In the numerous books and study guides that focus on Book of Mormon historical events, much attention is directed to personal interactions between Nephi and his brothers that occurred when Nephi was commanded to build a ship. Typically, details concerning their actual voyage and the passengers who sailed on the ship are overlooked. Though many details are lacking, this article strives to call attention to the numerous Book of Mormon passages that provide pertinent information.

Lehi groups’ families:

As we begin to determine how many sailed on the ship they built, we first recognize the fathers of the three family groups: Lehi, Ishmael, and Zoram. They are listed below along with their pertinent scriptural references:

  • Lehi, Sariah, Laman Lemuel, Sam, Nephi (1 Ne. 2:5); Jacob, Joseph (2 Ne. 5:6); and daughters [2?] (2 Ne. 5:6) 
  • {Total for Lehi’s family: 10 or more} 
  • Ishmael, his wife, 5 daughters, and sons [2?]  (1 Ne. 7:6)  {Total for Ishmael’s family: 9 or more}
  • Zoram (1 Ne. 4:35)  {Total: 1}

Marriages and children:

Early in their journey, the sons and daughters paired off and marriages occurred. Here are the references that record those couplings: 

“I, Nephi, took one of the daughters of Ishmael to wife; and also, my brethren took of the daughters of Ishmael to wife; and also Zoram took the eldest daughter of Ishmael to wife.”  (1 Ne. 16:7) [It is assumed that the unnamed daughters of Lehi married the unnamed sons of Ishmael.]

All the couples had children: Laman (2 Ne. 4:3-7); Lemuel (2 Ne. 4:8-9); Sam (2 Ne. 4:11); Nephi (1 Ne. 18:19, 2 Ne. 1:30-31); Zoram (2 Ne. 1:30-32); sons of Ishmael (2 Ne. 4:10).  Laman had “sons” and “daughters” (2 Ne. 4:3, 8) (obviously 4 or more children); so did Lemuel (2 Ne. 4:8).

“Our women did bear children in the wilderness. And so great were the blessings of the Lord upon us, that while we did live upon raw meat in the wilderness, our women did give plenty of suck for their children, and were strong.” (1 Ne. 17:1-2)

“Jacob and Joseph, also, being young, having need of much nourishment,…” (1 Ne. 18:19)

How many people were on the ship?

So, how many people sailed to their promised land, and what were their ages? Here is a basic count, plus varied guesses about the number of their children:

Basic count: Lehi & Sariah, 2; Ishmael’s wife, 1; seven couples: Laman, Lemuel, Sam, Nephi, Zoram, Sister 1, Sister 2, 14; plus Jacob and Joseph, [teenagers] 2.  (Total basic count: 19)

Plus children: seven fertile couples, approximately 11 years after their marriages, before arriving in the promised land. If they were perhaps spacing their children one or two years apart, and apparently without deaths: perhaps four children per couple: 28; or five children per couple: 35; or six children per couple: 42; or seven children per couple: 49. 

So plausible total counts (basic group plus children) of 47, or 54, or 61, or 68 are realistic!  That would include a large number of children ages 2 to 10, plus a few young teenagers.

And with such a long voyage, a good number of new births probably occurred before the ship reached its destination. 

The ship’s provisions and embarkation: 

The scant information provided about the ship’s provisions, together with even conservative estimates concerning the number of passengers, make it very clear that the ship they constructed was sizeable. Think how large the ship had to be to transport all their provisions plus all those passengers!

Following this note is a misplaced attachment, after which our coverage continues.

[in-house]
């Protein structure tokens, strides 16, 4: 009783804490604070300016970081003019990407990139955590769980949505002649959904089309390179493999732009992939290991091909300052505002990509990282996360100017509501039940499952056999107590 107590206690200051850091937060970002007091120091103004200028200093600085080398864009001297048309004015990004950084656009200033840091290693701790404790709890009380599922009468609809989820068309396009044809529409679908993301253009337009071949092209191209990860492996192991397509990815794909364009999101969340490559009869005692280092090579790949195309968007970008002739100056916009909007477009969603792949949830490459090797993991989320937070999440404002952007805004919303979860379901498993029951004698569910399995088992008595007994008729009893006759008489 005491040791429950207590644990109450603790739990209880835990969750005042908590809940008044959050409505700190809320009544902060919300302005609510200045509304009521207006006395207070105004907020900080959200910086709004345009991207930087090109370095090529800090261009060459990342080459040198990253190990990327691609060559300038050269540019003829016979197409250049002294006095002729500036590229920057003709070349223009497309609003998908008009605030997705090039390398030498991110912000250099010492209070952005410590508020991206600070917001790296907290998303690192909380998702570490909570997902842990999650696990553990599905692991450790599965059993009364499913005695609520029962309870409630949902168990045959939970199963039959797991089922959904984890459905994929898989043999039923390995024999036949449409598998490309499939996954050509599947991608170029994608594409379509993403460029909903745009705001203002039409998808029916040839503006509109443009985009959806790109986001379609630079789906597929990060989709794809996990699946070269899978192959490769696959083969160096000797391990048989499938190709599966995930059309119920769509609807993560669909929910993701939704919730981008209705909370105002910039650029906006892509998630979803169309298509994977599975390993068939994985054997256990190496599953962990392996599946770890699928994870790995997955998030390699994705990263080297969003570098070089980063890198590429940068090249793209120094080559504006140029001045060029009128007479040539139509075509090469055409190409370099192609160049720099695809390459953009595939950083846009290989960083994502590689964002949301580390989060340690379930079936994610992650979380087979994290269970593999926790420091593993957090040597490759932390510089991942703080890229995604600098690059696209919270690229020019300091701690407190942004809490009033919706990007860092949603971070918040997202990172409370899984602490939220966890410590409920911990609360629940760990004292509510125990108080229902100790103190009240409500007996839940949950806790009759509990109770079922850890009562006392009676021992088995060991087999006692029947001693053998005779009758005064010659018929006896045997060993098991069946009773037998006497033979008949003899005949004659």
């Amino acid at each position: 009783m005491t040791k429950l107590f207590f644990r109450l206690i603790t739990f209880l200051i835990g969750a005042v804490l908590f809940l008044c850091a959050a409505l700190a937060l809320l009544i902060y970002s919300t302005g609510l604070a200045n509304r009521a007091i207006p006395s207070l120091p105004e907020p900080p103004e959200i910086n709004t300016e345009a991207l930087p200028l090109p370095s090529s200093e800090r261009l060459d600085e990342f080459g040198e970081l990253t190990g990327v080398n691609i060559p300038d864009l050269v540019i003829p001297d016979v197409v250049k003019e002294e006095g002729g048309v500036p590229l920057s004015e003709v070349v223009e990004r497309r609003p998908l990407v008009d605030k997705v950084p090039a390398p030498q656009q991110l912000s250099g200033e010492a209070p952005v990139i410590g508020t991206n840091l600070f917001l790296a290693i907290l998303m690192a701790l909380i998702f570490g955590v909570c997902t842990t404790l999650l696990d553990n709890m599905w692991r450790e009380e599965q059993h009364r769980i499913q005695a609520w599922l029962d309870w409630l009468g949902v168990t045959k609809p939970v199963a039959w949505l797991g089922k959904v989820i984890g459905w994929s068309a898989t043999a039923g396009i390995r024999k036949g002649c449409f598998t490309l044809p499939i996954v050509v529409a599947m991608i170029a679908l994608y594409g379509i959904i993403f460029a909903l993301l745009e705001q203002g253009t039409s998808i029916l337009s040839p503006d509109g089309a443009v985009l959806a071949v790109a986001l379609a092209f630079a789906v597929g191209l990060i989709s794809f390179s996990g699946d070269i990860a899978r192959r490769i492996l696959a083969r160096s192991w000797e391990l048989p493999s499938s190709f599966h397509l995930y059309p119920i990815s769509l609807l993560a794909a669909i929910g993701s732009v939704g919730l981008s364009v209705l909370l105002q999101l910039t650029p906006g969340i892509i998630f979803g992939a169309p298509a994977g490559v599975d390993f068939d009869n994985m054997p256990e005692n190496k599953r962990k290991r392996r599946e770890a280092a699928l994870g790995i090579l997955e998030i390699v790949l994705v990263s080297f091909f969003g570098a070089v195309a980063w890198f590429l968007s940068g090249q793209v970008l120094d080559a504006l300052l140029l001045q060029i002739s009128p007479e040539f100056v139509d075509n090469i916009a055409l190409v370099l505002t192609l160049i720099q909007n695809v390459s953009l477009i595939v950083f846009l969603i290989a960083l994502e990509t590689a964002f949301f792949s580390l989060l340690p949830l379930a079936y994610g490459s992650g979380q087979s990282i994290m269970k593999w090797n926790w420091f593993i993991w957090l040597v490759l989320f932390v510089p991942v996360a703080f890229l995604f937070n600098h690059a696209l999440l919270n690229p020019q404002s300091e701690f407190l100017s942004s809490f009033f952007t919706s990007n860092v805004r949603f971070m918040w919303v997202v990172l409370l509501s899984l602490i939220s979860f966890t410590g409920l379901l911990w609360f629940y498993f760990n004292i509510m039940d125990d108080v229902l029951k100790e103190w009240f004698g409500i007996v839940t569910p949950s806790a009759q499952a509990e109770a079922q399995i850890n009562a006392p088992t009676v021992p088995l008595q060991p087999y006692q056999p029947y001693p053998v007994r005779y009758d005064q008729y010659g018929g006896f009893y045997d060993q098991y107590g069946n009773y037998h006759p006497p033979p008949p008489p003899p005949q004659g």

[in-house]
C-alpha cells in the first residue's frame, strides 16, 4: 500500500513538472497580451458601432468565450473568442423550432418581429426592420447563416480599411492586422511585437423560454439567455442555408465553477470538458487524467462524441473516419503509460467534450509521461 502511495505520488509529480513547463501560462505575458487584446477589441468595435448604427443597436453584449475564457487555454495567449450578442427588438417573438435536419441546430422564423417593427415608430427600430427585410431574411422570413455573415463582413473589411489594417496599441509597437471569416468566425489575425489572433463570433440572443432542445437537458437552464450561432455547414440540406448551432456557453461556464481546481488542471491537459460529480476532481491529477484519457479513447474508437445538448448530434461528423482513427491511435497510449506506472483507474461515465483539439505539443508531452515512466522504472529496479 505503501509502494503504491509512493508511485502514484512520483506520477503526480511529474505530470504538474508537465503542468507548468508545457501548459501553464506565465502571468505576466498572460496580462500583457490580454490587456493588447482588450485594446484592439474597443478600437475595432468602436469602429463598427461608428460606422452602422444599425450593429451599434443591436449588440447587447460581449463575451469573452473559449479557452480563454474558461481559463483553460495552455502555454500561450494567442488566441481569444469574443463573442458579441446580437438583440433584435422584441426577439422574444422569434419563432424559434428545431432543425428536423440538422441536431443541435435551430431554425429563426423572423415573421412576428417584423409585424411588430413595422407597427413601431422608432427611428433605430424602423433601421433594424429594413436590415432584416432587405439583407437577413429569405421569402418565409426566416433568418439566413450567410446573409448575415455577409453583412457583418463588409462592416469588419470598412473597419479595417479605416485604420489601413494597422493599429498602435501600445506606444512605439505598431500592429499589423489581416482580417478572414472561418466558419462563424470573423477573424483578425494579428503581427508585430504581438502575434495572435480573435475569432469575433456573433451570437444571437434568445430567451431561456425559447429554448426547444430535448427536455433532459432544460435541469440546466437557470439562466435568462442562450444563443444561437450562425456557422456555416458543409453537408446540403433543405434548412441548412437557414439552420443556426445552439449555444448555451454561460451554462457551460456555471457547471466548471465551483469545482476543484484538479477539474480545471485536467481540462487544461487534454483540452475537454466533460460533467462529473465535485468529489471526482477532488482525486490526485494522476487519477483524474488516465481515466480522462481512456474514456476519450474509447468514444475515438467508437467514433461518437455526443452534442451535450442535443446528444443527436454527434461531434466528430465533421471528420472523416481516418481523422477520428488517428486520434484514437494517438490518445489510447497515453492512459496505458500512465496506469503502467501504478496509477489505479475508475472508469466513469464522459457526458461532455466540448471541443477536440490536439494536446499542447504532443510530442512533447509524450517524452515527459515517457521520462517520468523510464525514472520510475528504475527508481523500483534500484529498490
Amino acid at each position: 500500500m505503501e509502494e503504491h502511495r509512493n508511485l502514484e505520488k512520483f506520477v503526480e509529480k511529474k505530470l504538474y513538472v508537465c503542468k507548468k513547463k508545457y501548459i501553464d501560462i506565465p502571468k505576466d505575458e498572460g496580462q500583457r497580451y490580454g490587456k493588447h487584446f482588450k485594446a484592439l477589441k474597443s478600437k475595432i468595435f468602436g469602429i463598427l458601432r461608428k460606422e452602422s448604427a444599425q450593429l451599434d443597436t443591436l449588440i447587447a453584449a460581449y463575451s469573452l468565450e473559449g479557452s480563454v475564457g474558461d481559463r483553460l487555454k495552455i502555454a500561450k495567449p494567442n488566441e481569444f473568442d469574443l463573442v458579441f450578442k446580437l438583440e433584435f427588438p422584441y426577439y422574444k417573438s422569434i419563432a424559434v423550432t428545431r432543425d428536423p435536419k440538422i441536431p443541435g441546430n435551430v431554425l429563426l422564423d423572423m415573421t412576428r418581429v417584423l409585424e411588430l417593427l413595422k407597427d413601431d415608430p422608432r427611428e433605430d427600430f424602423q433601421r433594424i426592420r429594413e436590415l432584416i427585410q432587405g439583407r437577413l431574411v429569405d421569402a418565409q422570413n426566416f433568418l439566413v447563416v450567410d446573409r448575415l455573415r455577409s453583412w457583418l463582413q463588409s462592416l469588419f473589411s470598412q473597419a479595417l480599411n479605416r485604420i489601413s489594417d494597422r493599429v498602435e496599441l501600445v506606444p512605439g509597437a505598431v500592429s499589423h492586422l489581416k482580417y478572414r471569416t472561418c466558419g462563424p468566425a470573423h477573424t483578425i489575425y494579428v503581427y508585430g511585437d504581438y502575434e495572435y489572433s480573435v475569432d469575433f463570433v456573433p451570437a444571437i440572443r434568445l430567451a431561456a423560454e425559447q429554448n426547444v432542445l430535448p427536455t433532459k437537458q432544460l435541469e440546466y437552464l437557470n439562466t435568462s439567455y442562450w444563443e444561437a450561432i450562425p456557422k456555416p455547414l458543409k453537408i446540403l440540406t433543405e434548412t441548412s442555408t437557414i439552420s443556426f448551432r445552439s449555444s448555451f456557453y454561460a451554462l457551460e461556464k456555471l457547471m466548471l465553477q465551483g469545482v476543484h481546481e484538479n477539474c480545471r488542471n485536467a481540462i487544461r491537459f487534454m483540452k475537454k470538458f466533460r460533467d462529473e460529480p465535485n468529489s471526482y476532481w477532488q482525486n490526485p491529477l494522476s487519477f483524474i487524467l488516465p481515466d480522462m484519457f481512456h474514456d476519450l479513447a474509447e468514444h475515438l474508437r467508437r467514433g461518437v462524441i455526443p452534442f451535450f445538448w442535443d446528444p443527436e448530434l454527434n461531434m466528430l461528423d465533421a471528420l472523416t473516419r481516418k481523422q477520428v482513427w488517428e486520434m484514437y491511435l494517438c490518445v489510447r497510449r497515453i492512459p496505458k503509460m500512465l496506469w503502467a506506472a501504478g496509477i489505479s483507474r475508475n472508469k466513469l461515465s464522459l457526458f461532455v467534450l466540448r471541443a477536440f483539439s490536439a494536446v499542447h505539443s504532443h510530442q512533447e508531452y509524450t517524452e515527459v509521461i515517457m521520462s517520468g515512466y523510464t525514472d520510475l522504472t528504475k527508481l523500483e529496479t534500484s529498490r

“After we had prepared all things, much fruits and meat from the wilderness, and honey in abundance, … and our seeds, and whatsoever thing we had brought with us, everyone according to his age… we did put forth into the sea and were driven forth before the wind towards the promised land.” (1 Ne. 18:6, 8) 

Distances traveled and estimated days at sea: 

There is compelling evidence that their voyage ended in Central America, but that evidence isn’t part of this article. And there are numerous variables, such as the size and design of the ship, ocean water and wind currents, and how divine guidance and protection affected the length of their voyage. Yet, the following information provides realistic hypotheses for distance and time estimates:   

  • From Muscat, Oman to Tapachula, Mexico: 9,114 nautical miles; Pacific Ocean  [Google maps distance calculation].
  • That’s about 316 days (about 10¾ months) at 30 nautical miles per day. Landing: near Tapachula, Mexico. That is where their arrival was marked by the “Tree of Life”-carved stone, a marker which still remains there today. 
  • Or, from Muscat, Oman to Veracruz, Mexico: 10,702 miles; Atlantic Ocean  [Google maps distance calculation].
  • That’s about 362 days (almost 12 months) at 30 nautical miles per day.


Theirs was a long, difficult, boring, journey. It involved many baby-tending and child-rearing responsibilities, and probably also ongoing interpersonal challenges involving already separating family factions following either Nephi or Laman and Lemuel.  

Travel references:

In review, these several travel references are provided in the Book of Mormon.

  • From Jerusalem to along the Red Sea. (1 Ne. 2:2-8)  {c. 600 BC}
  • From the Red Sea to Nahom, where Ishmael died (1 Ne. 16:6-34) [many days: 1 Ne. 16:15-17, 33]
  • From Nahom to the land they called Bountiful (1 Ne. 17:1-6) [eight years]  {c. 592 BC?} [Today’s name: Muscat, Oman.]
  • Building the ship (1 Ne. 17:7-16, 18:1-4)  {c. 590-589 BC?}  Year estimates provided in the Book of Mormon are questionable. If they built the ship in only two years’ time it was a miracle!
  • Arrival in the Promised Land (1 Ne. 17:23-25) {c. 589 BC}